FAA shutdown: Congress passes funding bill
US Congress has approved stop-gap legislation ending a two-week partial shutdown of the Federal Aviation Administration (FAA).
A House bill, passed by the Senate on Friday, clears the way for thousands of employees to return to work.
The temporary deal contains $16.5m (£10m) of Republican-backed cuts in air service subsidies to rural communities.
The bill allows the FAA to continue operating until September, when Congress returns from summer recess.
President Barack Obama is expected to sign the bill into law later on Friday.
Using a procedures known as "unanimous consent" to approve the legislation, two senators were present on Friday to pass the measure proposed and approved by the House of Representatives to extend the FAA's operation authority.
"This agreement does not resolve the important differences that still remain," Mr Reid said on Thursday as he announced the accord.
"But I believe we should keep Americans working while Congress settles its differences and this agreement will do exactly that."
Republicans had insisted on the $16.5m in cuts to 13 rural communities in return for restoring the FAA to full operation.
The measures only keep the US air safety agency going until mid-September, setting the stage for a fresh political row when lawmakers return from their summer break, say analysts.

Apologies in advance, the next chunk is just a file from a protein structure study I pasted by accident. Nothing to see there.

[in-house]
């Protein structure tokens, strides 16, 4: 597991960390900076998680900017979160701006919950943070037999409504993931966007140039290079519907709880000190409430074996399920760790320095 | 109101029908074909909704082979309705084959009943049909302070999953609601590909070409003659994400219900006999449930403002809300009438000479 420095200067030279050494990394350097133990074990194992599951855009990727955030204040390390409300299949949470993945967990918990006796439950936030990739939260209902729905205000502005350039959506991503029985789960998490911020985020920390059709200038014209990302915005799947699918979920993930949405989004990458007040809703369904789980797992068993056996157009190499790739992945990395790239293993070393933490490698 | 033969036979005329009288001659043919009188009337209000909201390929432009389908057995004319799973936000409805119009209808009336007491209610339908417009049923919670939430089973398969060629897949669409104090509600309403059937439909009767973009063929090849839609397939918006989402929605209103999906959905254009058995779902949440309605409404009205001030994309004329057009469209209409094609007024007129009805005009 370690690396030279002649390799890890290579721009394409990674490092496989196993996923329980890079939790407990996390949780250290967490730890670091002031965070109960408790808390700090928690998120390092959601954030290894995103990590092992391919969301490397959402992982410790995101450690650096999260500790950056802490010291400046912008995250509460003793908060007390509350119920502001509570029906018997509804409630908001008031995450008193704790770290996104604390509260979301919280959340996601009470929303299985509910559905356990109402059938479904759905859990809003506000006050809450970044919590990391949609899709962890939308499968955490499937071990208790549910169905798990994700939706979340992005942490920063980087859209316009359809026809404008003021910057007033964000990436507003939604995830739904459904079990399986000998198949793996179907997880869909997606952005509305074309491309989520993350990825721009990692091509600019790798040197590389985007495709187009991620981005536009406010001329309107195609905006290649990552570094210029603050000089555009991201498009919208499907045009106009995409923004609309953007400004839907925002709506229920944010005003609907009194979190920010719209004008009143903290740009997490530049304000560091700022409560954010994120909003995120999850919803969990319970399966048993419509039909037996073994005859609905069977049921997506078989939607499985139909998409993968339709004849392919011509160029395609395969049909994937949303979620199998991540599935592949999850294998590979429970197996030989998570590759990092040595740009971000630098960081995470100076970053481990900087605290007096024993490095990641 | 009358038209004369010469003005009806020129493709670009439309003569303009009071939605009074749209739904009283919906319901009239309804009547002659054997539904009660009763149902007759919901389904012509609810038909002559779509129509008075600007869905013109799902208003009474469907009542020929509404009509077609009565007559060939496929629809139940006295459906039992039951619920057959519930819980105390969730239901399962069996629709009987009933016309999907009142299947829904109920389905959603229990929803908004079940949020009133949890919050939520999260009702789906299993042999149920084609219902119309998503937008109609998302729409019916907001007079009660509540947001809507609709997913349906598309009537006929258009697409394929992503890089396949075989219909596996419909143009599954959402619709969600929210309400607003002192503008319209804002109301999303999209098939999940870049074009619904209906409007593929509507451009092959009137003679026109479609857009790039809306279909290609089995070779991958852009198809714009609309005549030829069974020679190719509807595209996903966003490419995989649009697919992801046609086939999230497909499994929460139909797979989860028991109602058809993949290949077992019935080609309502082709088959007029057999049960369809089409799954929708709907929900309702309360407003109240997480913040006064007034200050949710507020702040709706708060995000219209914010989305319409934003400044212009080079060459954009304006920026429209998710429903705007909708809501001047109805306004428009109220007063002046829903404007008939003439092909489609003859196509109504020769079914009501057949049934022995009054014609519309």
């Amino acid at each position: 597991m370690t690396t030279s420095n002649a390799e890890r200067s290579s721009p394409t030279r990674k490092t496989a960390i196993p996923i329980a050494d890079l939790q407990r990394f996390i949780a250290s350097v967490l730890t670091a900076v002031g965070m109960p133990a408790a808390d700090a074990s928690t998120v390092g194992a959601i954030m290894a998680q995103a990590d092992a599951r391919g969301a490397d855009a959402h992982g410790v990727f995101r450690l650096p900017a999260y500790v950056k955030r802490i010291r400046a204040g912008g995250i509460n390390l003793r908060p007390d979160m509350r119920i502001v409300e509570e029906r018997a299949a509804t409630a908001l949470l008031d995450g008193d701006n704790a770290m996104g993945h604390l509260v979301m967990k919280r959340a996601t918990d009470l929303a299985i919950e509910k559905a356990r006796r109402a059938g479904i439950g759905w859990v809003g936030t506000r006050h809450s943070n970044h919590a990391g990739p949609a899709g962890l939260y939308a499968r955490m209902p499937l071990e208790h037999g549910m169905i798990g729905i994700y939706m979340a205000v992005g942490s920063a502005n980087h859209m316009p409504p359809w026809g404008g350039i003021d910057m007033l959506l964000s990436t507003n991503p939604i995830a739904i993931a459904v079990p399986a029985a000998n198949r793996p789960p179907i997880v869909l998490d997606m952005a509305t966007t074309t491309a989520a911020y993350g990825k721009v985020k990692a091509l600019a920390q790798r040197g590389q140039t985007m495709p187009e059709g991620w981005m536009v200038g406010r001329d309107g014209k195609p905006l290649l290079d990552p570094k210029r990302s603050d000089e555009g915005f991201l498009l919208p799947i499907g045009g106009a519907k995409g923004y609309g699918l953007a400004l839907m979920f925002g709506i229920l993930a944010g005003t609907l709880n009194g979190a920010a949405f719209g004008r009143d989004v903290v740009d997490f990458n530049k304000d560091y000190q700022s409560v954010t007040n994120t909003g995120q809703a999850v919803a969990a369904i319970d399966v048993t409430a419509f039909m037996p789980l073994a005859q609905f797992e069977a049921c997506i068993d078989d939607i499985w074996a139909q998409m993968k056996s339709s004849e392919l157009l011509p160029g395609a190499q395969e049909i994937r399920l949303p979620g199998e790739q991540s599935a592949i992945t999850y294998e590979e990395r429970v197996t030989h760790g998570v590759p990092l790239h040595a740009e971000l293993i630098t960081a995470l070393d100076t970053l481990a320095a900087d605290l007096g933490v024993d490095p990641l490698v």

The FAA was forced into partial shutdown after its operating authority expired on 23 July.
The FAA debate was overshadowed earlier in the week by last-minute legislation passed in Congress to increase the US debt ceiling and avert a financial default.
The shutdown has been costing the federal government some $200m per week in passenger ticket taxes that could no longer be collected.
The BBC's Jane O'Brien says the political row that crippled the Federal Aviation Administration is seen by many Americans as a microcosm of the recent debt crisis.
Reacting to the bipartisan agreement, Transportation Secretary Ray LaHood, a Republican, said in a statement: "This is a tremendous victory for American workers everywhere."
The passed legislation comes two days after President Obama stepped up pressure on lawmakers to find a way to end what he called a "lose-lose-lose situation".
During the political scuffle, airline passengers have not been charged for ticket taxes, which average around 10% of each fare.
But many airlines raised their fares anyway by the amounts equivalent to the taxes that were no longer being collected, within hours of the shutdown taking effect last month.
Forty airport safety inspectors worked without compensation during the partial shutdown and were asked to pay for their own travel expenses.
The disputed air service subsidy programme costs the federal government about $200m per year, about the amount the government lost during the first week of the FAA partial shutdown.